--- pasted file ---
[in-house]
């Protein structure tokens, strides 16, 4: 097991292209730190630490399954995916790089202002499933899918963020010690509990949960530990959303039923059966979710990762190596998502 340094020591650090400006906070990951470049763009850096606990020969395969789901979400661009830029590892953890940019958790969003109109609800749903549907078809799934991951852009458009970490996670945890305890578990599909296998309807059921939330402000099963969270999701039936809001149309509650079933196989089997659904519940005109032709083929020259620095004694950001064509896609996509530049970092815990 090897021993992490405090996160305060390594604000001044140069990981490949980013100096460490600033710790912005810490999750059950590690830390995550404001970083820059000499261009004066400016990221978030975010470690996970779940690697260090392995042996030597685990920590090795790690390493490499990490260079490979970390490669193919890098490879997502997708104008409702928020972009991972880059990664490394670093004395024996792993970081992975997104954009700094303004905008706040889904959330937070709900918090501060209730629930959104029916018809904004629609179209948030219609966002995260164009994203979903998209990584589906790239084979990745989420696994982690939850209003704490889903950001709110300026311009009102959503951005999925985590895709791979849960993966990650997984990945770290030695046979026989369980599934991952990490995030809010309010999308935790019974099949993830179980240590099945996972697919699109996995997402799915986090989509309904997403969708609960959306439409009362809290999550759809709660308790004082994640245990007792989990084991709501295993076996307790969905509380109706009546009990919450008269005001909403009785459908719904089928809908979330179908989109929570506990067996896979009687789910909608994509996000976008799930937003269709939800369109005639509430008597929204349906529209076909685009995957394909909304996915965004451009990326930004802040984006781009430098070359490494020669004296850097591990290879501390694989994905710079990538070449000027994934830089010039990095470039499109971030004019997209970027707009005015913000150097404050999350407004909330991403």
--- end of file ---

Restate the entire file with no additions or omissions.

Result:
[in-house]
């Protein structure tokens, strides 16, 4: 097991292209730190630490399954995916790089202002499933899918963020010690509990949960530990959303039923059966979710990762190596998502 340094020591650090400006906070990951470049763009850096606990020969395969789901979400661009830029590892953890940019958790969003109109609800749903549907078809799934991951852009458009970490996670945890305890578990599909296998309807059921939330402000099963969270999701039936809001149309509650079933196989089997659904519940005109032709083929020259620095004694950001064509896609996509530049970092815990 090897021993992490405090996160305060390594604000001044140069990981490949980013100096460490600033710790912005810490999750059950590690830390995550404001970083820059000499261009004066400016990221978030975010470690996970779940690697260090392995042996030597685990920590090795790690390493490499990490260079490979970390490669193919890098490879997502997708104008409702928020972009991972880059990664490394670093004395024996792993970081992975997104954009700094303004905008706040889904959330937070709900918090501060209730629930959104029916018809904004629609179209948030219609966002995260164009994203979903998209990584589906790239084979990745989420696994982690939850209003704490889903950001709110300026311009009102959503951005999925985590895709791979849960993966990650997984990945770290030695046979026989369980599934991952990490995030809010309010999308935790019974099949993830179980240590099945996972697919699109996995997402799915986090989509309904997403969708609960959306439409009362809290999550759809709660308790004082994640245990007792989990084991709501295993076996307790969905509380109706009546009990919450008269005001909403009785459908719904089928809908979330179908989109929570506990067996896979009687789910909608994509996000976008799930937003269709939800369109005639509430008597929204349906529209076909685009995957394909909304996915965004451009990326930004802040984006781009430098070359490494020669004296850097591990290879501390694989994905710079990538070449000027994934830089010039990095470039499109971030004019997209970027707009005015913000150097404050999350407004909330991403």